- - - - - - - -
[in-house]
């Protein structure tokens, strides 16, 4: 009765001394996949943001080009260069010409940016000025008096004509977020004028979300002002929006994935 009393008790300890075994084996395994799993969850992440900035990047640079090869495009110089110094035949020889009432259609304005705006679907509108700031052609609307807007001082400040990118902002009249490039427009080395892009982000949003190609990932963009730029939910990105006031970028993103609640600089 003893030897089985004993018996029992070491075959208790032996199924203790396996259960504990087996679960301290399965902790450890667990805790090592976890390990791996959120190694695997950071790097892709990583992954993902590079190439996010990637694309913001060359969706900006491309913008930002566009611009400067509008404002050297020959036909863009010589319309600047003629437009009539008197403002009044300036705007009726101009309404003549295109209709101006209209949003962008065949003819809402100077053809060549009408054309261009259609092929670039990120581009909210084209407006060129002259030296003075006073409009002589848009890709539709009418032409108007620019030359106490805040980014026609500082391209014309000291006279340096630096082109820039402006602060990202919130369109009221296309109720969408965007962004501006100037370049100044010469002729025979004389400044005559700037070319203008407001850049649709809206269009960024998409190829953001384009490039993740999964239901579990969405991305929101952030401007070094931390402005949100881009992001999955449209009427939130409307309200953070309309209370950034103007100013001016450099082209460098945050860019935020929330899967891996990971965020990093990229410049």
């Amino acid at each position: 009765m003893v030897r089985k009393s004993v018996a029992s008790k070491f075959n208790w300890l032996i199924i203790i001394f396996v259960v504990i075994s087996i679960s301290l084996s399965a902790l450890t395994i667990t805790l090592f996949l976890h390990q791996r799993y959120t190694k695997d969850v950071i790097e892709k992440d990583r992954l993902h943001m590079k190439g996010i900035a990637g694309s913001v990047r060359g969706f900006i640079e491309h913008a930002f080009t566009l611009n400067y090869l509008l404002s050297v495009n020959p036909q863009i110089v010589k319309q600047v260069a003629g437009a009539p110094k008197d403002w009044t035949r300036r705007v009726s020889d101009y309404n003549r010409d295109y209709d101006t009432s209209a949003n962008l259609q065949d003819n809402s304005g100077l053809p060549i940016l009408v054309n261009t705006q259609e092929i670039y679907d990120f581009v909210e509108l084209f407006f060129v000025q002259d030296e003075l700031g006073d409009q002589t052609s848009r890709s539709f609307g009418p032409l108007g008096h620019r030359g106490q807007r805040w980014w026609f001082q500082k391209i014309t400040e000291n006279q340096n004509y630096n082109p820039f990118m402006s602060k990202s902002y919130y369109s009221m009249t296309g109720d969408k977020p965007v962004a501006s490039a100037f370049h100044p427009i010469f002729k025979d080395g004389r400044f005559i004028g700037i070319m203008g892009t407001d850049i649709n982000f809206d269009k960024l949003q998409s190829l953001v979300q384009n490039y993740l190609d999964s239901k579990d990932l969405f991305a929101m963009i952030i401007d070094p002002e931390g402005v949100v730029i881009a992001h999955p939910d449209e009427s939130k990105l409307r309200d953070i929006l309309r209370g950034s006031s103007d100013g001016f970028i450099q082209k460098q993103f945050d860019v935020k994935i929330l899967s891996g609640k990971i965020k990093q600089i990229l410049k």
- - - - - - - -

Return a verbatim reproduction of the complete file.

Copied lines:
[in-house]
């Protein structure tokens, strides 16, 4: 009765001394996949943001080009260069010409940016000025008096004509977020004028979300002002929006994935 009393008790300890075994084996395994799993969850992440900035990047640079090869495009110089110094035949020889009432259609304005705006679907509108700031052609609307807007001082400040990118902002009249490039427009080395892009982000949003190609990932963009730029939910990105006031970028993103609640600089 003893030897089985004993018996029992070491075959208790032996199924203790396996259960504990087996679960301290399965902790450890667990805790090592976890390990791996959120190694695997950071790097892709990583992954993902590079190439996010990637694309913001060359969706900006491309913008930002566009611009400067509008404002050297020959036909863009010589319309600047003629437009009539008197403002009044300036705007009726101009309404003549295109209709101006209209949003962008065949003819809402100077053809060549009408054309261009259609092929670039990120581009909210084209407006060129002259030296003075006073409009002589848009890709539709009418032409108007620019030359106490805040980014026609500082391209014309000291006279340096630096082109820039402006602060990202919130369109009221296309109720969408965007962004501006100037370049100044010469002729025979004389400044005559700037070319203008407001850049649709809206269009960024998409190829953001384009490039993740999964239901579990969405991305929101952030401007070094931390402005949100881009992001999955449209009427939130409307309200953070309309209370950034103007100013001016450099082209460098945050860019935020929330899967891996990971965020990093990229410049």
């Amino acid at each position: 009765m003893v030897r089985k009393s004993v018996a029992s008790k070491f075959n208790w300890l032996i199924i203790i001394f396996v259960v504990i075994s087996i679960s301290l084996s399965a902790l450890t395994i667990t805790l090592f996949l976890h390990q791996r799993y959120t190694k695997d969850v950071i790097e892709k992440d990583r992954l993902h943001m590079k190439g996010i900035a990637g694309s913001v990047r060359g969706f900006i640079e491309h913008a930002f080009t566009l611009n400067y090869l509008l404002s050297v495009n020959p036909q863009i110089v010589k319309q600047v260069a003629g437009a009539p110094k008197d403002w009044t035949r300036r705007v009726s020889d101009y309404n003549r010409d295109y209709d101006t009432s209209a949003n962008l259609q065949d003819n809402s304005g100077l053809p060549i940016l009408v054309n261009t705006q259609e092929i670039y679907d990120f581009v909210e509108l084209f407006f060129v000025q002259d030296e003075l700031g006073d409009q002589t052609s848009r890709s539709f609307g009418p032409l108007g008096h620019r030359g106490q807007r805040w980014w026609f001082q500082k391209i014309t400040e000291n006279q340096n004509y630096n082109p820039f990118m402006s602060k990202s902002y919130y369109s009221m009249t296309g109720d969408k977020p965007v962004a501006s490039a100037f370049h100044p427009i010469f002729k025979d080395g004389r400044f005559i004028g700037i070319m203008g892009t407001d850049i649709n982000f809206d269009k960024l949003q998409s190829l953001v979300q384009n490039y993740l190609d999964s239901k579990d990932l969405f991305a929101m963009i952030i401007d070094p002002e931390g402005v949100v730029i881009a992001h999955p939910d449209e009427s939130k990105l409307r309200d953070i929006l309309r209370g950034s006031s103007d100013g001016f970028i450099q082209k460098q993103f945050d860019v935020k994935i929330l899967s891996g609640k990971i965020k990093q600089i990229l410049k």